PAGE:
Understanding Recent Changes to Age Restrictions in Strata Corporations
TAGS: Age Restrictions Housing Policy Strata Bylaw Strata Corporation Strata Property Act
In late-2022, strata corporations were no longer allowed to make age-restricting bylaws for persons under 55 years old. The intent of this policy was to make more strata units available to more British Columbian families. This means that any current age restrictions under 55+ are unenforceable.
However, as anticipated by BCREA and other stakeholders, the amendments had the unintended negative consequence of restricting more families from accessing strata units, as many units moved from 19+ bylaws to adopting 55+ bylaws.
Since then, exemptions have been expanded, coming into force as of May 1, 2023. These changes create exemptions for children (including adult children), caregivers, as well as spouses or partners who are under 55 years old. The exemption of caregiver is flexible and wide, and can include a nurse, physical therapist, housekeeper, or other person. This means that an occupant, whether owner or tenant with a legacy exemption can have their spouse, partner, or children, including adult children, live with them at any time after the age-restriction bylaw is passed, even if they do not meet the age criteria.
Bylaw enforcement is complaint-driven, meaning that strata councils should require evidence from the complainant before it investigates an alleged bylaw infraction. A hunch may not be enough to trigger an investigation.
BCREA has received many questions from REALTORS® about how these changes will affect their clients. Below are some frequently asked questions and answers related to the strata changes. Please note that the legislation appears to have some ambiguities that may require interpretation by a legal professional.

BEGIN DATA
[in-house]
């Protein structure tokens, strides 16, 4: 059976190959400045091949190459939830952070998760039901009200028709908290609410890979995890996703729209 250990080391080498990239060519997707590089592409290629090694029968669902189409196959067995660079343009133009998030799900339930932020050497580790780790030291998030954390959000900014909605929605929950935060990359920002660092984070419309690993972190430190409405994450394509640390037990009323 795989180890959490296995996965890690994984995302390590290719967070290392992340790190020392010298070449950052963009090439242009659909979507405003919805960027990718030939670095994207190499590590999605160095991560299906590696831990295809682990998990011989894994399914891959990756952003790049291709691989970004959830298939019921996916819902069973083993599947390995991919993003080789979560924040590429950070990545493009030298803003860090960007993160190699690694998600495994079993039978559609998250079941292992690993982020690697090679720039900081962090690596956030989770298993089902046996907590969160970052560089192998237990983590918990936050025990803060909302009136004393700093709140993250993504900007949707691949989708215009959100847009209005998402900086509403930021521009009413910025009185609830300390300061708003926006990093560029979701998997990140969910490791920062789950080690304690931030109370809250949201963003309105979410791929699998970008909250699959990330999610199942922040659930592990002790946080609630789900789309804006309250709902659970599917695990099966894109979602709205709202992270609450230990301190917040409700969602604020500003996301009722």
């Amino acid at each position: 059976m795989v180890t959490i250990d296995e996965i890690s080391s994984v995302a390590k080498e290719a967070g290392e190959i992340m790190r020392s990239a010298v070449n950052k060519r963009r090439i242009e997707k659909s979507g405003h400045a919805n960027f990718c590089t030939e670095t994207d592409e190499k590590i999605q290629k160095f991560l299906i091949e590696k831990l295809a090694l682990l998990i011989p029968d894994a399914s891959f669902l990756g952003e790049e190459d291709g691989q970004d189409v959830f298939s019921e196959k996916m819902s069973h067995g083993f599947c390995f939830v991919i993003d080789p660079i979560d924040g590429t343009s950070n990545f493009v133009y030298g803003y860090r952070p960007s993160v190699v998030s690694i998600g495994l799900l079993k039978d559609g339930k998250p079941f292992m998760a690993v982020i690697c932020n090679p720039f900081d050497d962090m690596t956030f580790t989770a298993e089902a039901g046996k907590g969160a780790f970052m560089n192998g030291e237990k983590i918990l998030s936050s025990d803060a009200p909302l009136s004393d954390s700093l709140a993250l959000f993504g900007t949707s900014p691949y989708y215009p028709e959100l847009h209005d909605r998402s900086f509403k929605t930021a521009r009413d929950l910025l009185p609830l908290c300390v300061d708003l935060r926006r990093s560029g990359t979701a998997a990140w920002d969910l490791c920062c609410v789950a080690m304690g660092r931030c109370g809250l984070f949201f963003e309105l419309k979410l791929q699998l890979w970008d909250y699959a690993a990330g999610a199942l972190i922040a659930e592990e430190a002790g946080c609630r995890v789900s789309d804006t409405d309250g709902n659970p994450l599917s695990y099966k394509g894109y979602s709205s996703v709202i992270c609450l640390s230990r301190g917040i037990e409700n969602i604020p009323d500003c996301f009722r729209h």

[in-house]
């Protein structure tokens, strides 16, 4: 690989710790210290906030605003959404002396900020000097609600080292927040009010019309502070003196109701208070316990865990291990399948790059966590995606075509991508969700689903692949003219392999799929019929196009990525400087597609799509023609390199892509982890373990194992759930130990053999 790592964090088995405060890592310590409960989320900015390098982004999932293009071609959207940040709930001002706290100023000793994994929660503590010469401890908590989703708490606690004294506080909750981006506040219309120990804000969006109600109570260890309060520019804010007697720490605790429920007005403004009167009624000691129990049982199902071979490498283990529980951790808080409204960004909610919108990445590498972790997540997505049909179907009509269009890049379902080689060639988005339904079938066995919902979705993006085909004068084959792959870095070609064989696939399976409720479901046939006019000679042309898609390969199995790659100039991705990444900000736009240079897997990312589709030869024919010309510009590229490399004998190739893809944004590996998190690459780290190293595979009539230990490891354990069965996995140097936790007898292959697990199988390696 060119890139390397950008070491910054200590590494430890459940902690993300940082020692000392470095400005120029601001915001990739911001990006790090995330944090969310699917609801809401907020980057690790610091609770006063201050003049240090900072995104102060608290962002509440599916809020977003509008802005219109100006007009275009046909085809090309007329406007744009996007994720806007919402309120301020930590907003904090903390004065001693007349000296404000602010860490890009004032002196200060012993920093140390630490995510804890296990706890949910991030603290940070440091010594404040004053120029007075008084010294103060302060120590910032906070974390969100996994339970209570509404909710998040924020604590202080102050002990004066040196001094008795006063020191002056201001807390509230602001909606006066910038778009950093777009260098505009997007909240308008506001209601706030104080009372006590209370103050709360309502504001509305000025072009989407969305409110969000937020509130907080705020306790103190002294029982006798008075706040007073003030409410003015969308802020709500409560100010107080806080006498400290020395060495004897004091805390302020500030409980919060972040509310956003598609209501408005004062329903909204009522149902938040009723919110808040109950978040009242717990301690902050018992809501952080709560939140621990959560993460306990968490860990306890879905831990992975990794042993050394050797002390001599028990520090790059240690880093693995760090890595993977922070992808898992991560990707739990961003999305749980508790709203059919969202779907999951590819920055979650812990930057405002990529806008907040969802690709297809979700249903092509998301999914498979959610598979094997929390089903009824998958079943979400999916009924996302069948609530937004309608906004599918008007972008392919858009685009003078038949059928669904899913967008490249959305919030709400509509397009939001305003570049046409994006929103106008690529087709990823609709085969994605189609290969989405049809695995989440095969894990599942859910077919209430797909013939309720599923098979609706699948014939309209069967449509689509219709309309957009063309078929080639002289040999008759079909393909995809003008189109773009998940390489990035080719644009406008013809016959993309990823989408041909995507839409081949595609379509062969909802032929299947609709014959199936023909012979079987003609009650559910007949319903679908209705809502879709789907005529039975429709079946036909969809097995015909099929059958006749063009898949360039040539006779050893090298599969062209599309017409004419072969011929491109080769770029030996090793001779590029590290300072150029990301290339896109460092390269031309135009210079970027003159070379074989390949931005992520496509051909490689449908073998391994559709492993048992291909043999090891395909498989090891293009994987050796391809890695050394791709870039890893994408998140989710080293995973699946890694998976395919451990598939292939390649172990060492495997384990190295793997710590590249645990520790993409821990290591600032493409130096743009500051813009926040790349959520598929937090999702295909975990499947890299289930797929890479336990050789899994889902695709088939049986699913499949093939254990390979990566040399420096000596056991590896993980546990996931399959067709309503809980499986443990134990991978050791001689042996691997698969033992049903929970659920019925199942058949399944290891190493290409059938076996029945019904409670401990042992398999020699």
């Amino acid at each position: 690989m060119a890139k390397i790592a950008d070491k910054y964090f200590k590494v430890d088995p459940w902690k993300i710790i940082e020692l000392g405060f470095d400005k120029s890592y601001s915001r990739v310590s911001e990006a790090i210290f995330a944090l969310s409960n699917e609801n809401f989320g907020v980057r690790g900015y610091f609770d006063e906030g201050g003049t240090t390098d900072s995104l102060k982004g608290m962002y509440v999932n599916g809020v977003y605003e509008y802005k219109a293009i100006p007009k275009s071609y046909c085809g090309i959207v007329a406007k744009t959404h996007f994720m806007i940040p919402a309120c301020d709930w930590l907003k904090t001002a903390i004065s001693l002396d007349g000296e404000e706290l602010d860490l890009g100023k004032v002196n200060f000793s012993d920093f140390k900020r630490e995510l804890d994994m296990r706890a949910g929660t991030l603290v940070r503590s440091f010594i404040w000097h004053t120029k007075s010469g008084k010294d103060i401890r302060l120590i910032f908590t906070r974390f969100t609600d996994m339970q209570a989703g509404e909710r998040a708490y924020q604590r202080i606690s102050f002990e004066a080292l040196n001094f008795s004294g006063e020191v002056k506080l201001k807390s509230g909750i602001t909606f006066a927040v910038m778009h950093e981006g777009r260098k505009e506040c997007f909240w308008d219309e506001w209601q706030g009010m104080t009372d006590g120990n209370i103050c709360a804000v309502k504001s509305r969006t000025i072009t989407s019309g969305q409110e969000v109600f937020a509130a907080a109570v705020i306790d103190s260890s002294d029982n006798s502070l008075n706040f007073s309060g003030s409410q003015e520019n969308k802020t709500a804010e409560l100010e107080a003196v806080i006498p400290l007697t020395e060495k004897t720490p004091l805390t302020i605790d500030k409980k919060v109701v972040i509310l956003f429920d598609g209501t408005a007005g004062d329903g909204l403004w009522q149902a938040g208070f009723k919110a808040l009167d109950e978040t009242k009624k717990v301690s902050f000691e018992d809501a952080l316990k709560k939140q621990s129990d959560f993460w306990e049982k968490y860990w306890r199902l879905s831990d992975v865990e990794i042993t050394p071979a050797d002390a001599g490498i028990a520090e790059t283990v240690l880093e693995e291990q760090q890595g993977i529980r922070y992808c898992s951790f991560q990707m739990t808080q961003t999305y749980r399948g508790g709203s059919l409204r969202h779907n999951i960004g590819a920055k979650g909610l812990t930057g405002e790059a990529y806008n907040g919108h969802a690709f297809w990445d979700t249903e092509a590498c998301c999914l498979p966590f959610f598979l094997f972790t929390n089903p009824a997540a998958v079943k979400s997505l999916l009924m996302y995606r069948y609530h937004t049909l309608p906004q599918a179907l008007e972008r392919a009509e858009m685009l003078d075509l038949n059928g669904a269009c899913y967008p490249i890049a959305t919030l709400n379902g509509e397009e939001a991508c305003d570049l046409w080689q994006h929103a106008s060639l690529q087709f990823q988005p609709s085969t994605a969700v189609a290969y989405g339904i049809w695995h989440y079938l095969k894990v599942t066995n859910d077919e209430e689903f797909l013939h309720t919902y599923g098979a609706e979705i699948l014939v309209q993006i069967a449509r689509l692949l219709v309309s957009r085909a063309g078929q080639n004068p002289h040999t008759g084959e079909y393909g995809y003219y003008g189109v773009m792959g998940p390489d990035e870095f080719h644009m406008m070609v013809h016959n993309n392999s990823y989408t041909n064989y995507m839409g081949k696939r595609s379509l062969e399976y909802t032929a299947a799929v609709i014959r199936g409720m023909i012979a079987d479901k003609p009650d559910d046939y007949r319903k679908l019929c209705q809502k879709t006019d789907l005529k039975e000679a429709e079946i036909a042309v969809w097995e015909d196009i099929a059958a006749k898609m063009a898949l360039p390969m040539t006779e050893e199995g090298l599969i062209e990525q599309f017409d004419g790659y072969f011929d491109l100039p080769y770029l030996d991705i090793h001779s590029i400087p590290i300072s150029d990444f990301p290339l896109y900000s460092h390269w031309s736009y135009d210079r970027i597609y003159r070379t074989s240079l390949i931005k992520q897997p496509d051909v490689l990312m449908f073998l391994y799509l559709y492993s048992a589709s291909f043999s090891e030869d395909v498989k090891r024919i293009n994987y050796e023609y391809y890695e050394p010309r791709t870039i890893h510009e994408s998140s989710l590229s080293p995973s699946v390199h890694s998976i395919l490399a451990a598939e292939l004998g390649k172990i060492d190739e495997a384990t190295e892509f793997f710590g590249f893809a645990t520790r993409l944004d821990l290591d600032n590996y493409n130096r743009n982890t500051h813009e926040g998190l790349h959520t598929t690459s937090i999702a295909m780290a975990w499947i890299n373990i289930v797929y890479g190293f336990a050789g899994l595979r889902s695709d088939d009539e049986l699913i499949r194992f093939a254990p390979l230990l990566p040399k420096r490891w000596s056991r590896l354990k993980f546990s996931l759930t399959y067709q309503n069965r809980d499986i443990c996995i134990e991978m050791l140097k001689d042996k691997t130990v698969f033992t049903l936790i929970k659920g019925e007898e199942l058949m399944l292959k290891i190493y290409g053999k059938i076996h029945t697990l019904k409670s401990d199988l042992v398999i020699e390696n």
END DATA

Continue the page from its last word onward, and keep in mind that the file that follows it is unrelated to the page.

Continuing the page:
Can someone under 55 years old buy a strata in a 55+ building and rent it to someone who is over 55 years old?
The Strata Property Act cannot limit ownership, only occupancy. However, the occupant must be 55 or older, unless they are grandfathered in or exempt. For example, a 45-year-old can purchase a unit in a 55+ building, but cannot live there. They can rent to a tenant who is 55+.
Are occupants or renters under 55 years old grandfathered-in?
If the renter was in the unit before the bylaws changed, then they are grandfathered-in and allowed to remain. Existing occupants, whether owners or tenants, are exempt from a new bylaw. The exemption also covers adult children of the occupant or former dependents of current residents moving back home with their parent(s) or caregivers. If the occupant moves out, then the new tenant must be 55+.
What if there is a change in family status for a strata resident who is exempt from the bylaw?
Persons 19 years old or older who reside in a strata unit when a 55+ bylaw is adopted are exempt from the bylaw for the duration of their occupancy. This also includes their families or a change in family status, such as when they have expanded their family with more children or when there is a new spouse or marriage-like relationship.
What evidence can be used to verify age or exemptions?
Evidence can include driver’s licenses, passports, statutory declarations (for caregivers or persons without an ID), credentials, or certifications.
For more information, check out the Canadian Home Owners Association’s presentation in partnership with BC Housing.
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